It’s a telling irony that just at the moment when England boss Gareth Southgate is calling for the English game to break out of its insular mentality – a call we first heard around 1953 when the Hungarians won 6-3 at Wembley – the nation state is using Brexit to roll back the clock to those early post-war years by departing from the European Union.
By Dave Bowler
Leaving the politics of that aside, let’s think of the repercussions, notably in footballing terms. c, or whether it will be Britain at all or just a Little England rump instead with the Scots angling for independence, Northern Ireland wondering just what a “hard border” with the Republic will do for the peace process and Wales waiting in the wings to see what transpires elsewhere across the Union.
What does seem likely is that the untrammelled freedom of movement which we have enjoyed across Europe and which has been the bedrock of the rise of the Premier League over the last 25 years will soon be coming to an end. As it stands, any football club can employ any footballer, pretty much any age, from any fellow EU country without any need to fulfil work permit regulations etc.
That looks set to end and fresh criteria will be brought in, similar to those which players from other countries around the world have to meet – international caps, clear proof that they provide something that cannot be found in the domestic market etc.
This obviously won’t impact on the cream, so if the likes of Lewandowski, Neuer, Bonucci or Ramos fancy a spell in England, not a problem. But the more prosaic talents, the kind who prop up many a lower league club, will most likely find it tough to make it across the Channel, as will younger players, the kind who populate the big academies up and down the land. And, let’s not forget, that might ultimately apply to Scottish players too should they become independent.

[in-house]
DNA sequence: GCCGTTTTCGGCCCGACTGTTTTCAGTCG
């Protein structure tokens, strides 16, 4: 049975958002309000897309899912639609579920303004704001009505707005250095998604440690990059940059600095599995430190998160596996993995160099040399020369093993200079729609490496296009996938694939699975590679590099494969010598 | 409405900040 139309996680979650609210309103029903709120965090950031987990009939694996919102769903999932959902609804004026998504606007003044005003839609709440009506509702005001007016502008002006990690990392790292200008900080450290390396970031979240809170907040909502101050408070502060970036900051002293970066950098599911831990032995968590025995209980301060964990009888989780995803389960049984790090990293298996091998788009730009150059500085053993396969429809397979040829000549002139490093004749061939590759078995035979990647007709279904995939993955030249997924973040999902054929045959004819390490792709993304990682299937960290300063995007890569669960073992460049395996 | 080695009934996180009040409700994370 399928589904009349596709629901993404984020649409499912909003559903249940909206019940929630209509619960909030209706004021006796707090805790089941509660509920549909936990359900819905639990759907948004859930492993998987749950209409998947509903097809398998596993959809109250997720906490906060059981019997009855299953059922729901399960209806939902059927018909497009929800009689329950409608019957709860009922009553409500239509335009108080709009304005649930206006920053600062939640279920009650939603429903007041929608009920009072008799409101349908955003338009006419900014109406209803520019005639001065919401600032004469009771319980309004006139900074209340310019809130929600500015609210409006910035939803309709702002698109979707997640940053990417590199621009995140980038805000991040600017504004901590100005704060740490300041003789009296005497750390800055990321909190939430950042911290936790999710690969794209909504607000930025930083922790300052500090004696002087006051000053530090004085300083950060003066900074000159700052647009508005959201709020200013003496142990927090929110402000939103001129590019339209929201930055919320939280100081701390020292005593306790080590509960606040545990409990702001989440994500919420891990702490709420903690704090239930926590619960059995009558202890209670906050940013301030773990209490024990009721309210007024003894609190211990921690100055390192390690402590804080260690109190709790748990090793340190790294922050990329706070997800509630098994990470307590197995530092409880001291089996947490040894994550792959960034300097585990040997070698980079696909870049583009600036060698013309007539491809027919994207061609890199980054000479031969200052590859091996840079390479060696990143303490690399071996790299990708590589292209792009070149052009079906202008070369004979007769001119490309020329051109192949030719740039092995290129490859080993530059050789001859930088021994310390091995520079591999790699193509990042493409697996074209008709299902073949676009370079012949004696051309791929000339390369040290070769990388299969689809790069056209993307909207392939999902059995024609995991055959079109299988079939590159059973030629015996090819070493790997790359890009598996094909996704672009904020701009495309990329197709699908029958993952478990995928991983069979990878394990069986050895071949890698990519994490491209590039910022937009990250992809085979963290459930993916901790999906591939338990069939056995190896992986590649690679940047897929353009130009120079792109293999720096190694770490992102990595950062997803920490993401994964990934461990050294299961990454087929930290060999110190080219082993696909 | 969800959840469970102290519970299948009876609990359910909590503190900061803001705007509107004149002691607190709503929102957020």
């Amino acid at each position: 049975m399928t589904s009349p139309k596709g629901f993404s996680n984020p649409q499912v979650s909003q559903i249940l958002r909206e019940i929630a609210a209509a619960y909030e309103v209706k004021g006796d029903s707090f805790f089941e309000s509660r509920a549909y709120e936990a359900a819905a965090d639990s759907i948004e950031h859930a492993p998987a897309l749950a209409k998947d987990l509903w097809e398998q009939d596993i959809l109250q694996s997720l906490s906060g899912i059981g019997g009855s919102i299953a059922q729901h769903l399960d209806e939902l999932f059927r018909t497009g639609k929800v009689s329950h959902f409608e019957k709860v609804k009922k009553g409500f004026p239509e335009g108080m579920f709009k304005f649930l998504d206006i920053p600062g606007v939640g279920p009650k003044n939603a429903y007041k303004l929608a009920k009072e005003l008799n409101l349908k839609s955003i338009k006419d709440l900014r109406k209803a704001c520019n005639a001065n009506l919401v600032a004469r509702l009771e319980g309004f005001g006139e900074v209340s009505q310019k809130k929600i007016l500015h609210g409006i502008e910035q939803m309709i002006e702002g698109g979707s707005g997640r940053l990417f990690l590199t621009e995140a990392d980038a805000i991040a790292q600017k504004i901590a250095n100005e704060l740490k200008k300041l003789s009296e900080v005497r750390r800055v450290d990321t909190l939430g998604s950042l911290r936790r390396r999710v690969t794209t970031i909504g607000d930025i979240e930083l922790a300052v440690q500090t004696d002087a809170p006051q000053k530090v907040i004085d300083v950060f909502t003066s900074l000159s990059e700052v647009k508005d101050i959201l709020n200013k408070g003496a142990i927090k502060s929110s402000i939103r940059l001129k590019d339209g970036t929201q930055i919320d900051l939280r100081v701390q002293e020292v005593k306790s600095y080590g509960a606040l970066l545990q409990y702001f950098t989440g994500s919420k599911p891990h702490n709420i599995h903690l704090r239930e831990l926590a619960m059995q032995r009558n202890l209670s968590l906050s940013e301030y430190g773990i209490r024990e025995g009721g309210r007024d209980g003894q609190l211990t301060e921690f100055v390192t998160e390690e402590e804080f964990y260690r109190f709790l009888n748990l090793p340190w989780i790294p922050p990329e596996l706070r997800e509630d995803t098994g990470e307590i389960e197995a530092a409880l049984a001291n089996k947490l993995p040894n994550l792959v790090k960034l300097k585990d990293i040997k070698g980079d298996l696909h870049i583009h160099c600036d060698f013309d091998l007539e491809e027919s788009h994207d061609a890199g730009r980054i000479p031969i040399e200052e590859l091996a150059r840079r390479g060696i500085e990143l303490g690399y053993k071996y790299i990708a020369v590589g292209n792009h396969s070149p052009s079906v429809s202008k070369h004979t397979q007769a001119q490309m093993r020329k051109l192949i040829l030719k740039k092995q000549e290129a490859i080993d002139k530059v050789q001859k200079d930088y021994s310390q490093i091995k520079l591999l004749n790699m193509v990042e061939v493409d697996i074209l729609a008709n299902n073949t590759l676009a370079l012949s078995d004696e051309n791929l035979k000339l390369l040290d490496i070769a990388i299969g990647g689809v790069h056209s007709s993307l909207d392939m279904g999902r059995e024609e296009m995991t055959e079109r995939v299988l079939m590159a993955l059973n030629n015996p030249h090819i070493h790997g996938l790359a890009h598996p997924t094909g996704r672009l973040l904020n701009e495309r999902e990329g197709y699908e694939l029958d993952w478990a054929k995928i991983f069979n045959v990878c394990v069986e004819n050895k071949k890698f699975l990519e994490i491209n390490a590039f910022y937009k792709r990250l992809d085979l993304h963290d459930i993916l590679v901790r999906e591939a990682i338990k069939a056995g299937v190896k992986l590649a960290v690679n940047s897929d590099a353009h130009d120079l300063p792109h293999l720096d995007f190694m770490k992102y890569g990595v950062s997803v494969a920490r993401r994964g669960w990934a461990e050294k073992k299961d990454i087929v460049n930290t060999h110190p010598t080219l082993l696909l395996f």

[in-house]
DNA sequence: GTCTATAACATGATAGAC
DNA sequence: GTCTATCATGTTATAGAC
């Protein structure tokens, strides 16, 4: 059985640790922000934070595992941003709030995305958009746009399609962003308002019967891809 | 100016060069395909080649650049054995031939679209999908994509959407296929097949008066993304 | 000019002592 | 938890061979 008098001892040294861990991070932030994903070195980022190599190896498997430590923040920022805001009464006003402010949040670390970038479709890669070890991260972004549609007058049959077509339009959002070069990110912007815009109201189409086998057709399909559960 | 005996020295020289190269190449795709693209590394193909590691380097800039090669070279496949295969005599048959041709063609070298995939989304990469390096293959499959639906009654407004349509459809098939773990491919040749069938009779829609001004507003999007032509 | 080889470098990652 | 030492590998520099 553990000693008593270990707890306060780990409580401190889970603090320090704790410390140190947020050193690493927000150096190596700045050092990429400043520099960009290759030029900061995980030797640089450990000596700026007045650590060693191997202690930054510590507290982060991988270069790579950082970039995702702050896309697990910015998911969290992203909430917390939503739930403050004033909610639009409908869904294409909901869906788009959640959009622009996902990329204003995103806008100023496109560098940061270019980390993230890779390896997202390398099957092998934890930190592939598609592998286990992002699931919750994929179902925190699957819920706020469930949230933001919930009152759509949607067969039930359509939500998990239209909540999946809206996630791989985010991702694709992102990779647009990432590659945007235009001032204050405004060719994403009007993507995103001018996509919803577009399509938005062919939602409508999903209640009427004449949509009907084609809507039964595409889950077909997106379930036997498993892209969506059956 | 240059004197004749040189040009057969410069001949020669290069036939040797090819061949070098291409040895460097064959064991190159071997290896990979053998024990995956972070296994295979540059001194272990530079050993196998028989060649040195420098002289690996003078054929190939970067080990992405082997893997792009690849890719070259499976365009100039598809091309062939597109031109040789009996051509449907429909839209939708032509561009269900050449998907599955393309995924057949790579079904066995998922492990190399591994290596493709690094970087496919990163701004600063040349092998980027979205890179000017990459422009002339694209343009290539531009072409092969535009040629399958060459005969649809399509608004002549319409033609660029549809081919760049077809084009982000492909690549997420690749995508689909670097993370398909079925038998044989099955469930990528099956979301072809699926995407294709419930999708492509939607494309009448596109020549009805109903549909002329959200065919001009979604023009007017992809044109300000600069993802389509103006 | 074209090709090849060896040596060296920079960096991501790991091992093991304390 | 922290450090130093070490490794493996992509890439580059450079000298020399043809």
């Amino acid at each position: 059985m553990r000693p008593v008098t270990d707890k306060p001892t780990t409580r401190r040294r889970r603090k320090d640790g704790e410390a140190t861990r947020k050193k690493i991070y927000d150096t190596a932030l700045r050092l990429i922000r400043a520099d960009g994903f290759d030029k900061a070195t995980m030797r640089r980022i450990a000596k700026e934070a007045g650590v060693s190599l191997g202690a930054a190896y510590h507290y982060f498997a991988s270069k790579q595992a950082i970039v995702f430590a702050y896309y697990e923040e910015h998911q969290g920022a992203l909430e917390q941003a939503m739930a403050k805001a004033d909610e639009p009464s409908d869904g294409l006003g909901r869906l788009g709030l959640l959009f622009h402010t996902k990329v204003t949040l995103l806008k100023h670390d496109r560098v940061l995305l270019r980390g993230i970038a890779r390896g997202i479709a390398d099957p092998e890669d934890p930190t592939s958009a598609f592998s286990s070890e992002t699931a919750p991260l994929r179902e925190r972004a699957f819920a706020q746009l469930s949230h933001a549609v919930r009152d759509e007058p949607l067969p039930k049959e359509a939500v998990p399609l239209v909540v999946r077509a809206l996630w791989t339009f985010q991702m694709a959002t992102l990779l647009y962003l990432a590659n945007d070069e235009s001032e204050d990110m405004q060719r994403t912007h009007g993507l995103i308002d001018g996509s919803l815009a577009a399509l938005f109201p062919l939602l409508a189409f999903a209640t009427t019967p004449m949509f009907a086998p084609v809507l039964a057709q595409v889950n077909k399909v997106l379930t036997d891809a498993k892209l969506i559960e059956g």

That could have a huge impact on the game in England, for better and for worse perhaps. It might be that the Premier League clubs have to look to homegrown footballers rather than going abroad all the time. This won’t necessarily apply to the likes of Chelsea and Manchester City who can always just spend on the very best, but lesser lights in the bottom half might find it harder to bring in players in future. And those lower league teams would surely be required to field virtually all British sides if those more draconian rulings cane in.
While that might initially dilute the quality of some teams, in the longer term, it might offer an opportunity for a lot of the youngsters who do come through academies, only to bang their heads on the glass ceiling of foreign imports. We often bemoan the fact that they don’t get their chance, well they might just be about to. It could be that the English game returns to the way it was in the early ‘80s, a largely British affair with just a smattering of talent from distant climes.
The intriguing question is just how will this play out over the longer term? Will the world want to see a league that reflects a very narrow national identity in comparative terms? One of the reasons the Premier League has touched the world and become its favorite competition is that almost every nation on earth is represented there, so that you can get buy-in from foreign audiences.
Without so many of those recognizable faces, will the Premier League be quite as appealing? And if its harder to bring in players from elsewhere, what will that do to the already insipid displays of English clubs in Europe? Will it be a good thing for the national team though? If English youngsters get more opportunities, if more English players are competing at a higher level at bigger clubs, then the England manager should have more people to pick from.
That should be a positive, but will that be counterbalanced by the flourishing of the very insularity that Southgate preaches against – if there are fewer foreign players and coaches, will the English game be conducted in an echo chamber, isolated from those external ideas that can refresh and enhance?
As in every corner of British life, it looks as if football is about to embark on a decade long experiment into the impact of unintended consequences. Nobody knows where we’re going, but it’s unlikely to look like this when we get there.